Marian Keyes: Will the objectification of women ever end?
Marian Keyes has Blade Runner 2049 inspired thoughts on feminism, socialism and this hooded trenchcoat from Zara
Being a huge fan of futuristic dystopian yokes, I went to see Blade Runner 2049 the day it came out. And it provided plenty of food for thought: will the objectification of women ever end? How come capitalism – a system which benefits the decreasing few – hasn’t been overthrown? If a soul is what makes us human, what happens when ours atrophies and the replicants develop their own?
But the take-home message for me was this: a hood is vital. In those polyglot outdoor space-age sushi stands, hoods are essential protection from all the extreme rainfall. They’re also handy face-concealing devices whilst you swish about plotting futuristic rebellion or sneak into high-tech laboratories on a counter-rebellion mission. Everyone who is anyone in Blade Runner 2049 has a hood.
Which delighted me, as I was already fully on board with hoods. I love them. It’s been literally decades since I bought a coat without one. Like, why would anyone, considering we live in a country which has 2049 levels of heavy rainfall?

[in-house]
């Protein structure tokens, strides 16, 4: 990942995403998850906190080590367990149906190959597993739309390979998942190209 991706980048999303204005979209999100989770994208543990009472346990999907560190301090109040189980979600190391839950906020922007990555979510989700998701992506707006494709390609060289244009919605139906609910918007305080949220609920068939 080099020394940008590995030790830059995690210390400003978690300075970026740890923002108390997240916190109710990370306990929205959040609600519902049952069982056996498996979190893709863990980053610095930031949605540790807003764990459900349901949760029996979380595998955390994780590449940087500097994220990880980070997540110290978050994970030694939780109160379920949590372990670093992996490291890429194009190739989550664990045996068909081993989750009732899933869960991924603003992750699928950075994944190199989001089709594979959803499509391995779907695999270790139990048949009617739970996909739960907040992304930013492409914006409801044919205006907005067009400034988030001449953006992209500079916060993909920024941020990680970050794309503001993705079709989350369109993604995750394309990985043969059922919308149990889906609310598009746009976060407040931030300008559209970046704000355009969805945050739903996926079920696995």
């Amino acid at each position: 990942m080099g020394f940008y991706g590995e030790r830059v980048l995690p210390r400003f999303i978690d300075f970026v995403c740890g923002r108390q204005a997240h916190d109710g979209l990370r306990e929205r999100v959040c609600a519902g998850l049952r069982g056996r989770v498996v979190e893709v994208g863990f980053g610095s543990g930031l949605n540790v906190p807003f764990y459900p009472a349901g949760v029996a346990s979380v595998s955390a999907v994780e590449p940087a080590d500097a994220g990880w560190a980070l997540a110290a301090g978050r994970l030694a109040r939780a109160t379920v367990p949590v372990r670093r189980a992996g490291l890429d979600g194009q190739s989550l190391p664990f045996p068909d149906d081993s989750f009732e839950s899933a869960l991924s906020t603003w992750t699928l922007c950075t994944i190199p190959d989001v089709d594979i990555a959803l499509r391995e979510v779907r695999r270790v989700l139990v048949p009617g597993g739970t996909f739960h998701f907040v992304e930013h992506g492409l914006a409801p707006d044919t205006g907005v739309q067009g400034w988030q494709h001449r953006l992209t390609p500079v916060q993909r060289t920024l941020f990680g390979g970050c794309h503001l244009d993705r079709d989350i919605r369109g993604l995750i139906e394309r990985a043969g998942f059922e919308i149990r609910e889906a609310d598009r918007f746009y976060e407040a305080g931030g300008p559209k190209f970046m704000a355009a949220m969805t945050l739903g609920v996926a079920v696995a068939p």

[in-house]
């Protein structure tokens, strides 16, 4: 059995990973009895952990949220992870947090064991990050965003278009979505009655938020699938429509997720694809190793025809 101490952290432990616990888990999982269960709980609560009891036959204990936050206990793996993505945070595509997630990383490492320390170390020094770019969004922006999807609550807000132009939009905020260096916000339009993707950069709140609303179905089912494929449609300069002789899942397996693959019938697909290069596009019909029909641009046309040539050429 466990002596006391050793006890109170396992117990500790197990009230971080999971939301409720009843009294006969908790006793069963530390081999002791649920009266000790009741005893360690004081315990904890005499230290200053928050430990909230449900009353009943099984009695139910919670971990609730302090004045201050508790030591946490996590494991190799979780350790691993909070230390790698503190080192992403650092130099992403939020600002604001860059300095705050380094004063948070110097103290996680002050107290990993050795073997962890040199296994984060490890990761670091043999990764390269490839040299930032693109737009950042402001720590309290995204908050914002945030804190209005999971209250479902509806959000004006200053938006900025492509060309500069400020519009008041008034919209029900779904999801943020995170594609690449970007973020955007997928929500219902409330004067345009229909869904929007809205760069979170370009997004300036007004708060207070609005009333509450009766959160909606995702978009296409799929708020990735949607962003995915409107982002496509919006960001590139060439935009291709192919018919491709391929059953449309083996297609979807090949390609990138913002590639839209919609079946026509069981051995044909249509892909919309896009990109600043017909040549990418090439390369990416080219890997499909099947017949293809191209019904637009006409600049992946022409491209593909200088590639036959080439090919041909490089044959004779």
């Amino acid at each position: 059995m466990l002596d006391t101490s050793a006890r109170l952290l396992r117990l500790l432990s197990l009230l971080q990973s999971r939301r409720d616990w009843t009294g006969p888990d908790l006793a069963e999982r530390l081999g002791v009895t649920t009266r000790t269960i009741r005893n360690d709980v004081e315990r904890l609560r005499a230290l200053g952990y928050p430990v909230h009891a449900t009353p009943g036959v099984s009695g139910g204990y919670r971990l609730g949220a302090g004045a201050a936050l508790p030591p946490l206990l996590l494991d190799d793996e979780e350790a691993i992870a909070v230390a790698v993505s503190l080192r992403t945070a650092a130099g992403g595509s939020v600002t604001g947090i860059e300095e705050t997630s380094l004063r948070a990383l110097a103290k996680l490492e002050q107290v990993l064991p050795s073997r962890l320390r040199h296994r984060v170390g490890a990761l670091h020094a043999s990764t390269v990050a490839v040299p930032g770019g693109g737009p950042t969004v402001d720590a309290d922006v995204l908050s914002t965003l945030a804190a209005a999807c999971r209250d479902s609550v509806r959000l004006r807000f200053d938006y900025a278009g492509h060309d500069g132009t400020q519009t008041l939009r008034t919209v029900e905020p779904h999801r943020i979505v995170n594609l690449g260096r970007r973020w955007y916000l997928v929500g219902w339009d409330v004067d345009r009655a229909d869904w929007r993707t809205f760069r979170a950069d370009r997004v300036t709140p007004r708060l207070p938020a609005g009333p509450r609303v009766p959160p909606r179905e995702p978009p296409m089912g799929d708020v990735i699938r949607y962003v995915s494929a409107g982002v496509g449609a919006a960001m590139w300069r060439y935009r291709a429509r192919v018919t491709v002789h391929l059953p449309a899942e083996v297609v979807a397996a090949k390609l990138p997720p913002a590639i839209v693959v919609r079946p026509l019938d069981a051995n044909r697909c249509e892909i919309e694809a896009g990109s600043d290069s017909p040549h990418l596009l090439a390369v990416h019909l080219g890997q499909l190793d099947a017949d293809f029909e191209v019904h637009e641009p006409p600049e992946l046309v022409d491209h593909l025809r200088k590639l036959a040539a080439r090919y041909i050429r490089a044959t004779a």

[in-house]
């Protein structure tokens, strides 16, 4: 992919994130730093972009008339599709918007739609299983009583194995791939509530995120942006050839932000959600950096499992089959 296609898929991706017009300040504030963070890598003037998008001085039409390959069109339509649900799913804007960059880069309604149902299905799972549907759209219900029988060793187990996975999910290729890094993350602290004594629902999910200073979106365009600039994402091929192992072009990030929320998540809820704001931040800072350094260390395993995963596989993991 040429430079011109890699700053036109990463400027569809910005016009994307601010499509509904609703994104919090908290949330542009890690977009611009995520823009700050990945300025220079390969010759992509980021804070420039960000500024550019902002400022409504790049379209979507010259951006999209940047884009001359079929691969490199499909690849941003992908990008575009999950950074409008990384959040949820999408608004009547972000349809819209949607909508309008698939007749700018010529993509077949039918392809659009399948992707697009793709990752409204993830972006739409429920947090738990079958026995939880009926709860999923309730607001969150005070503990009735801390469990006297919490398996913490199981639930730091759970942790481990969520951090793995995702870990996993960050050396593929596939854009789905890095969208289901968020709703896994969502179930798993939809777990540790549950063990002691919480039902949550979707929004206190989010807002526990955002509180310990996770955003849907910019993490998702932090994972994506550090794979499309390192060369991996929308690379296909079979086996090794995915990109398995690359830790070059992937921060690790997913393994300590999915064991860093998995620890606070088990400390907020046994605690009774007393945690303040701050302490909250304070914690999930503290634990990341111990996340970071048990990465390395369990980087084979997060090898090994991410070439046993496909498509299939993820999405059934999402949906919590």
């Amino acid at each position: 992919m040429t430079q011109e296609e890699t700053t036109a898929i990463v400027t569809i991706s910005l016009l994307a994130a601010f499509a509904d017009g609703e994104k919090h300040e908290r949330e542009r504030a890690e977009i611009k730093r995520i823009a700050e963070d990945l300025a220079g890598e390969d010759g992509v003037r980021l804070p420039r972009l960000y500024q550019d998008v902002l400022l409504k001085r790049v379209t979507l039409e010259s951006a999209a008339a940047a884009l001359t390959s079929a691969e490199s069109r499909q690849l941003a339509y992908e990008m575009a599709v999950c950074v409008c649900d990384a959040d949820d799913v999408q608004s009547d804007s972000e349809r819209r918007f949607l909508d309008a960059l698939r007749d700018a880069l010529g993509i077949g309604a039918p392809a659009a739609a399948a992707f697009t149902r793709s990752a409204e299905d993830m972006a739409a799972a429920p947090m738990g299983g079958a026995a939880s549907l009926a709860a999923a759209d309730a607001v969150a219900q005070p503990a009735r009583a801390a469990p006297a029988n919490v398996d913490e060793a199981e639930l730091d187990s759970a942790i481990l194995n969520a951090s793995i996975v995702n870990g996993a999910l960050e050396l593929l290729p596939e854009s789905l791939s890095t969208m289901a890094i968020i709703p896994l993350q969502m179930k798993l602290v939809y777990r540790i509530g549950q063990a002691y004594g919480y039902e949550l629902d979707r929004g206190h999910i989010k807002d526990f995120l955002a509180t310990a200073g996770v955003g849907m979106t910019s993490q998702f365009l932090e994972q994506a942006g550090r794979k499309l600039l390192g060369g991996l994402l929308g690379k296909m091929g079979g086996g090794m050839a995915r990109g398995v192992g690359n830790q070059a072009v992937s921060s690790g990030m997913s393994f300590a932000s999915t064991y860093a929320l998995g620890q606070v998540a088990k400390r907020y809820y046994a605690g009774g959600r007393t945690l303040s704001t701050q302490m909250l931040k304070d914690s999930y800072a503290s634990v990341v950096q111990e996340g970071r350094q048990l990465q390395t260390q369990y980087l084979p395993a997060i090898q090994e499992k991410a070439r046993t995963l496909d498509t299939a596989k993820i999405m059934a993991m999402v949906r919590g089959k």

But sadly, in a 2017 work situation, people fear the hooded coat. Would showing up to a meeting in a duffle coat make them seem childish? Would arriving along in a padded North Face-style number indicate a lack of respect? Or, if they wear a parka, could they be mistaken for Liam Gallagher? (It actually happens. I’ve a parka, I’m living proof.)
What is required is a “lady” coat – woollen and tailored and stylish and all that lark – but with a hood, right? And – thrillingly – this year, the shops have some. Max Mara has spendy belted ones, Asos has several less-spendy versions, but Zara has truly excelled. I’ve picked this black trench coat. Because it’s black. And it’s a trench coat. And it doesn’t cost the earth. And – crucially – it has a hood.